Greetings to all of our colleagues in the Historical Justice and Memory Network! We are happy to present the newest issue of our series of unpublished papers on issues of historical dialogue, historical and transitional justice, and public and social memory. This season’s working paper is brought to us by Sarah Goldwasser, who is contributing an article, “The Rhetoric of Buried Testimony: Memory and Absence from the Warsaw Ghetto”.
We encourage you to add your own comments and questions. Thanks for reading!
We are currently taking submissions for the 2018-2019 Working Paper Series. If you are interested in publishing a paper in our series, please email co-editors Tim Wyman-McCarthy and Sigrun Schaumburg-Müller at email@example.com.
This paper suggests specific ways to interact with and learn from the still-buried segments of a sprawling Holocaust archive created in the Warsaw Ghetto known as the Ringelblum archive. It will argue that the distance between us and the still-buried portions of the Ringelblum archive can be meaningful through the ways in which we engage with its absence. The paper analyzes two approaches: studying around the absence—to learn about the international policies and reactions after the war which left the archive underground—and studying within the absence – a more rhetorical consideration of Jewish collective memory and sublime historical experience. It concludes by contextualizing how museums display and preserve discovered Holocaust testimonies, and how technology may or may not alter the museum goer’s interactions with testimony.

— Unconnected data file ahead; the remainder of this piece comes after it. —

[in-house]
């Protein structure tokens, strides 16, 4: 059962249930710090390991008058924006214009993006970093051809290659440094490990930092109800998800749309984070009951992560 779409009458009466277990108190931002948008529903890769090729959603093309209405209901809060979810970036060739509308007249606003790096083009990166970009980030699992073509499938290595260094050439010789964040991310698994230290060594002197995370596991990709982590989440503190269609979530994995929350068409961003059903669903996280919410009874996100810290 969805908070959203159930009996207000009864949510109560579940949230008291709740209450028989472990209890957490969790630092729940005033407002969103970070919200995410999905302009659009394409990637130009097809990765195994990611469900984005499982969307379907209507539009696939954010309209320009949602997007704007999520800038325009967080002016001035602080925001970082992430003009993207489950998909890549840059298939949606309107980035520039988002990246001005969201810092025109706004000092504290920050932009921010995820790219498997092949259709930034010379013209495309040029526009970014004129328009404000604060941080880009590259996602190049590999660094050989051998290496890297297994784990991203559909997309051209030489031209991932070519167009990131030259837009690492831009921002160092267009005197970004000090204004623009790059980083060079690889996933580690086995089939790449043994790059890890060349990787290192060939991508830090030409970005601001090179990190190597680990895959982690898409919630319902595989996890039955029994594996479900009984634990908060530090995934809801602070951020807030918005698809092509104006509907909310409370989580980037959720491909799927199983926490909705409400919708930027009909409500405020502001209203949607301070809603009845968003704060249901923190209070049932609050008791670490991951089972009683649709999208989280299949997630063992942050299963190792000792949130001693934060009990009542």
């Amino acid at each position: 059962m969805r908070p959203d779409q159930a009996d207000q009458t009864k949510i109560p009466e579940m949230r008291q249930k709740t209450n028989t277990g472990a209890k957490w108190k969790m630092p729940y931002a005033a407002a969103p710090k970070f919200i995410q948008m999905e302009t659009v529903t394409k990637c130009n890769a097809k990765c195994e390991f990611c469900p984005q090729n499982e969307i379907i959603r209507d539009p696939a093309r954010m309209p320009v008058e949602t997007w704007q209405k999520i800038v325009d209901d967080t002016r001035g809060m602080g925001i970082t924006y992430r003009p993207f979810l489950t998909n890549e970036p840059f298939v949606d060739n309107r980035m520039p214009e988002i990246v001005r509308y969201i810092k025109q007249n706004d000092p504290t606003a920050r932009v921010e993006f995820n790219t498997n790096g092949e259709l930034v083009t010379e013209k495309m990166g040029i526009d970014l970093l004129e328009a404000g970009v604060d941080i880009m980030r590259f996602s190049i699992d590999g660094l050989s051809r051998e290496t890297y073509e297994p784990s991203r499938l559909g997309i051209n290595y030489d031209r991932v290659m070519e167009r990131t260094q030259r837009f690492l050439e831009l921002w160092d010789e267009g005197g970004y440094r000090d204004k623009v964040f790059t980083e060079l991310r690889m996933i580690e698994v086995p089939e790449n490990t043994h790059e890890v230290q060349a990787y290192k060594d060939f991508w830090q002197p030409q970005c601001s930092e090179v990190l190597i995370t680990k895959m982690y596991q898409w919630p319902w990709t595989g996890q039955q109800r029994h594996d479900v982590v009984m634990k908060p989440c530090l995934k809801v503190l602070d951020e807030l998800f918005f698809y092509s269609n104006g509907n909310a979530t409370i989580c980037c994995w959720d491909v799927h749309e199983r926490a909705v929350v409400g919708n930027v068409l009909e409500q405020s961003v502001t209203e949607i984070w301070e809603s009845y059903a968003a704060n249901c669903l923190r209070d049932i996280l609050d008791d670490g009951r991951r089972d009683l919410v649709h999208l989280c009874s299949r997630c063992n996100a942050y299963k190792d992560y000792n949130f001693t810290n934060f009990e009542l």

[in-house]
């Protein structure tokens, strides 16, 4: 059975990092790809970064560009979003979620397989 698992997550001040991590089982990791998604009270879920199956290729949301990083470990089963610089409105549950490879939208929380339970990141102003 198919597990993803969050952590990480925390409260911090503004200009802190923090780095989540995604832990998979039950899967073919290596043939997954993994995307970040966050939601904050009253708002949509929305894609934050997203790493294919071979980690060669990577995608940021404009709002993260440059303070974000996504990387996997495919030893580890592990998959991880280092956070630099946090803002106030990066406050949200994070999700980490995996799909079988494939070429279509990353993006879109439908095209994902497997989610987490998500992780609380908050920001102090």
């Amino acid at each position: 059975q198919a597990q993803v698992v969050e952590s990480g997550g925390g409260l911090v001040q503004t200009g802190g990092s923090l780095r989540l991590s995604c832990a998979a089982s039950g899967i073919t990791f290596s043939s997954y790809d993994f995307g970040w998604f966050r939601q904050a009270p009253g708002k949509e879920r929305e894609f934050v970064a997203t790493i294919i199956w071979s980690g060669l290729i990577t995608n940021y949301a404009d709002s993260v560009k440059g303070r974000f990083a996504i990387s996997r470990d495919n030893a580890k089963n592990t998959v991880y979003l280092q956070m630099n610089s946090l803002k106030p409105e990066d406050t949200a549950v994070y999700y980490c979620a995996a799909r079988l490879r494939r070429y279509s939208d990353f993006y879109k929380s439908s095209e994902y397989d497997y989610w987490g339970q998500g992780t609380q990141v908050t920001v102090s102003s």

Sarah Goldwasser is a recent graduate of UC Berkeley with a B.A. in Rhetoric and minor in Creative Writing. Her senior honors thesis, which won departmental recognition, considered aspects of historical memory relating to the Warsaw Ghetto’s Ringelblum archive. She looks forward to presenting her research in Poland, Latvia, and South Africa in the coming months. A San Francisco Bay Area native, Sarah will return to Berkeley for law school in Fall 2018. She can be reached at firstname.lastname@example.org.
Working Paper No. 14